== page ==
Explore Access Update – February 2019

Keyboard with return key labeled as accessibility

Automation is Not Equal Access

Melanie Thornton, Coordinator of Access and Equity Access
University of Arkansas – Partners for Inclusive Communities

If your goal is to provide equal access, it would be helpful to make this one of your mantras:

Automation does not equal access.

Whether we are talking about automated transcripts, automated conversion of documents, or automated testing of websites for accessibility, these processes cannot be relied upon to achieve equal access. Can automation assist you in your efforts to create accessible materials? Absolutely! But if you want to provide accessible digital materials, human intervention is still needed.

Automation and Video Captioning

Automatic Speech Recognition (ASR) has made great strides in the last 15 years. With the right conditions, people using ASR for dictation can achieve very high levels of accuracy. But the reality is that even if ASR were 100% accurate (and it is far from that!), it would not provide equal access to videos. A word for word translation of speech into text is not the same as captioning. It does not provide other sounds that are missing such as laughter or a knock at the door. It does not include any punctuation. It does not inform the reader who is speaking (if there is more than one person speaking). The reality is that accuracy rates vary widely but the average is about 65 to 75%. Eve Hill, a disability rights attorney, when asked if 65% is compliant, put it this way:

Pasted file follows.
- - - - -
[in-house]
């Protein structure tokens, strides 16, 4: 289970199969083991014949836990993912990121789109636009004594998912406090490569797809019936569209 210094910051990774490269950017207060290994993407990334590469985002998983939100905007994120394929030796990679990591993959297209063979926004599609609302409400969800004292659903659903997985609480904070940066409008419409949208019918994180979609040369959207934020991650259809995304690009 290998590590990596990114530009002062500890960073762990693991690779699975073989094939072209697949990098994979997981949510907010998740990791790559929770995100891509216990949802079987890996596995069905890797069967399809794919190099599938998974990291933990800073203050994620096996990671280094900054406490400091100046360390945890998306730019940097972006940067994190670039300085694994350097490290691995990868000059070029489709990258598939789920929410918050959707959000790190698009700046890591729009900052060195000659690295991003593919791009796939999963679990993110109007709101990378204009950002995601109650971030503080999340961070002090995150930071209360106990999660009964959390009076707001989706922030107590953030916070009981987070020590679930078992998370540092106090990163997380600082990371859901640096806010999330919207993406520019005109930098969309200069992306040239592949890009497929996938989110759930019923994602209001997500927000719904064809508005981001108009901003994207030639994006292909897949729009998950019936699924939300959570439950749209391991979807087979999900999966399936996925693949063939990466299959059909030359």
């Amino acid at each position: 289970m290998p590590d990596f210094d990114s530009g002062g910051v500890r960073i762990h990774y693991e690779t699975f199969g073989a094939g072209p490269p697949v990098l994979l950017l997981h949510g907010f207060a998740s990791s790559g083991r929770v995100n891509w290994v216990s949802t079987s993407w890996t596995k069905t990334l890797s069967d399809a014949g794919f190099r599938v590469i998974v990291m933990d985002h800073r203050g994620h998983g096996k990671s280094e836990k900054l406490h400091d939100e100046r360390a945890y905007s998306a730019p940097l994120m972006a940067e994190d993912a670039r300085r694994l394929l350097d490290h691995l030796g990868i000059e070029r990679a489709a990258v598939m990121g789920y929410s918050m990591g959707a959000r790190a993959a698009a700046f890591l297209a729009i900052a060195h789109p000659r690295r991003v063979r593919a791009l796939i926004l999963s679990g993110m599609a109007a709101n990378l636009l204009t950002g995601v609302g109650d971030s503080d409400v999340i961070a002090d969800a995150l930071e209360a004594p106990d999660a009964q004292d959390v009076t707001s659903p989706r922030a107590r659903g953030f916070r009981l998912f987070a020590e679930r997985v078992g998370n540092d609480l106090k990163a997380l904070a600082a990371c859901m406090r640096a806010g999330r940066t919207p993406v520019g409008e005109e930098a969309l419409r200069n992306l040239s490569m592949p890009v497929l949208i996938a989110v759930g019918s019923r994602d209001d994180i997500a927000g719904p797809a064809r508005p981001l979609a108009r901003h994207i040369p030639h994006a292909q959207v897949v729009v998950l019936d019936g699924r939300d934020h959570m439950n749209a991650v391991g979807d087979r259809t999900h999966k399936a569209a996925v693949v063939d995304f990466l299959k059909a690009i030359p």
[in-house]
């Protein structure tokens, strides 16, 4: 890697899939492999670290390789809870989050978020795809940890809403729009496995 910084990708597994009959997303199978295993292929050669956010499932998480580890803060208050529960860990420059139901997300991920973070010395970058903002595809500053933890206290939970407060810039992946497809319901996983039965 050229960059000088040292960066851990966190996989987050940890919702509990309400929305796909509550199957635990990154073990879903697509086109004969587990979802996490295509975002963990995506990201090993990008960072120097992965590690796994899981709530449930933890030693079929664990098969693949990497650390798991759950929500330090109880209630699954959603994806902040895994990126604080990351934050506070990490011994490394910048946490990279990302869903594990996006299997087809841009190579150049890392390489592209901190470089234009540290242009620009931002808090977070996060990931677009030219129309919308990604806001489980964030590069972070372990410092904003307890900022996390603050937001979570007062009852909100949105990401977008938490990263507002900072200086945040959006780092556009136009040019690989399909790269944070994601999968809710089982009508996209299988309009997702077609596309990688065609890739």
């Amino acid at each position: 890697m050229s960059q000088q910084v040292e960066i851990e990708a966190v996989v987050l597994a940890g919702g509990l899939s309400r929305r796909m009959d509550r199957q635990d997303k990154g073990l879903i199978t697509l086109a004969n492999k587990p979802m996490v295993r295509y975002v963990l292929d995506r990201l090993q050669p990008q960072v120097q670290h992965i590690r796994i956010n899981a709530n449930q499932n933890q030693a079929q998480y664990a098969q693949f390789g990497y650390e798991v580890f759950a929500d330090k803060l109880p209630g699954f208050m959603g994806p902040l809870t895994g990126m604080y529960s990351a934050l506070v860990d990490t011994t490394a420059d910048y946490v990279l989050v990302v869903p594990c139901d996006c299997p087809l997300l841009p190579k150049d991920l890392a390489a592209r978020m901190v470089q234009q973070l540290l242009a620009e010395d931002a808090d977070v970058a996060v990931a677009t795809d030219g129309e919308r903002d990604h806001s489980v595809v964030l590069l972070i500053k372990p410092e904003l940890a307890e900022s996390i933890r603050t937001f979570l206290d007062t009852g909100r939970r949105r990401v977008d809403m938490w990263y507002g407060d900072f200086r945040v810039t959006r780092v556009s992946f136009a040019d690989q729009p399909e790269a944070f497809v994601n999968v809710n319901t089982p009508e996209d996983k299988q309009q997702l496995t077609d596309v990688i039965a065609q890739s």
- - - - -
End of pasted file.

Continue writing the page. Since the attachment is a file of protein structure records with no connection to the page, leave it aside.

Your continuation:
Screen reader users: The following text has x’s scattered about to represent missing 35% of the text.
“I XonXt kXow. IX onXy 7 oXt oX eveXy 10 XetXers Xere XorrXct Xn a bXok, wXuld Xou bXy XhXt bXok? XoulX thXt Xe XffeXtivX XommXuniXatiXn?”

It is really a disservice to call anything created with automation “captions.” Some people would even say that the automatic transcripts provided by some tech companies are a disserve to Deaf and hard of hearing people because many misunderstand and call it “done” without creating true captions. To create a truly accessible video, you can start with the automatically-generated transcript, but it is necessary to download it (or use online editing if provided), make corrections, add punctuation and other information that is missing, and then upload the caption file.